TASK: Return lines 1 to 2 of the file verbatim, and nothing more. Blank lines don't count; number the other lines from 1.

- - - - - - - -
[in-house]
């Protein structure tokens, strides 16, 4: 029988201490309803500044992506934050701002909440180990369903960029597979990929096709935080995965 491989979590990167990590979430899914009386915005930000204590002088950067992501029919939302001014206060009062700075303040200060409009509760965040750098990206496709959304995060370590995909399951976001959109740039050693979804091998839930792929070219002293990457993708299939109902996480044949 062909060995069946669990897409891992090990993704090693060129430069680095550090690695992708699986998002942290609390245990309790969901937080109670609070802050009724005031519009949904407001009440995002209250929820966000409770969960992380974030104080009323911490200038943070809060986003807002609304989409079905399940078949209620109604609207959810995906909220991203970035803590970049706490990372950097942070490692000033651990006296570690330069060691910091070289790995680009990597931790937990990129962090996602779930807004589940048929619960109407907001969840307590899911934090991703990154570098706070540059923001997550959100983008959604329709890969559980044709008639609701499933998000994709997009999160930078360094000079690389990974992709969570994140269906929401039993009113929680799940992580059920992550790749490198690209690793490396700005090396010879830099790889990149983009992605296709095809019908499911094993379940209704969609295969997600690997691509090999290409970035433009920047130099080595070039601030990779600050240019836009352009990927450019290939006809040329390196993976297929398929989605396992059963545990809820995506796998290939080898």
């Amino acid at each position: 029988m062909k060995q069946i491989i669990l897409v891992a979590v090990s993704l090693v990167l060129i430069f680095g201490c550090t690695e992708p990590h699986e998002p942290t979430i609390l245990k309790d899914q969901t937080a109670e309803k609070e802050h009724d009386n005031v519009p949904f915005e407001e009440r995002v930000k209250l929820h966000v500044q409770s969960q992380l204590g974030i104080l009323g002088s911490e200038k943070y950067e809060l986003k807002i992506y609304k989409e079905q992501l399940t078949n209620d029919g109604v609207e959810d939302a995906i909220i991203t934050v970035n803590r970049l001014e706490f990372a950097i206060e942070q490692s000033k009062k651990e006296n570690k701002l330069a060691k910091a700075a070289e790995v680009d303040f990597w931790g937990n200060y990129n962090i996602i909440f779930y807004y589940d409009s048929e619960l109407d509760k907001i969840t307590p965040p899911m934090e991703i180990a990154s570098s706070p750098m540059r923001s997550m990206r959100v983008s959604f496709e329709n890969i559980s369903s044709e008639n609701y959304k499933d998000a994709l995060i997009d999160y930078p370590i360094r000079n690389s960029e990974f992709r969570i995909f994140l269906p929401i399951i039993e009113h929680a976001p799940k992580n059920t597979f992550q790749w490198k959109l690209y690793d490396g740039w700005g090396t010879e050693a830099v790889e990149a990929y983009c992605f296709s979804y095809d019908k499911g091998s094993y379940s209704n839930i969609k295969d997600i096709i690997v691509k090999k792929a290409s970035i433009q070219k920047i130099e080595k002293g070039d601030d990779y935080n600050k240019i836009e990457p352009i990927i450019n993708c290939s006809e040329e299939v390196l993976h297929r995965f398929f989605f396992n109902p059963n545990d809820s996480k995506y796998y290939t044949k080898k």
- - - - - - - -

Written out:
[in-house]
């Protein structure tokens, strides 16, 4: 029988201490309803500044992506934050701002909440180990369903960029597979990929096709935080995965 491989979590990167990590979430899914009386915005930000204590002088950067992501029919939302001014206060009062700075303040200060409009509760965040750098990206496709959304995060370590995909399951976001959109740039050693979804091998839930792929070219002293990457993708299939109902996480044949 062909060995069946669990897409891992090990993704090693060129430069680095550090690695992708699986998002942290609390245990309790969901937080109670609070802050009724005031519009949904407001009440995002209250929820966000409770969960992380974030104080009323911490200038943070809060986003807002609304989409079905399940078949209620109604609207959810995906909220991203970035803590970049706490990372950097942070490692000033651990006296570690330069060691910091070289790995680009990597931790937990990129962090996602779930807004589940048929619960109407907001969840307590899911934090991703990154570098706070540059923001997550959100983008959604329709890969559980044709008639609701499933998000994709997009999160930078360094000079690389990974992709969570994140269906929401039993009113929680799940992580059920992550790749490198690209690793490396700005090396010879830099790889990149983009992605296709095809019908499911094993379940209704969609295969997600690997691509090999290409970035433009920047130099080595070039601030990779600050240019836009352009990927450019290939006809040329390196993976297929398929989605396992059963545990809820995506796998290939080898």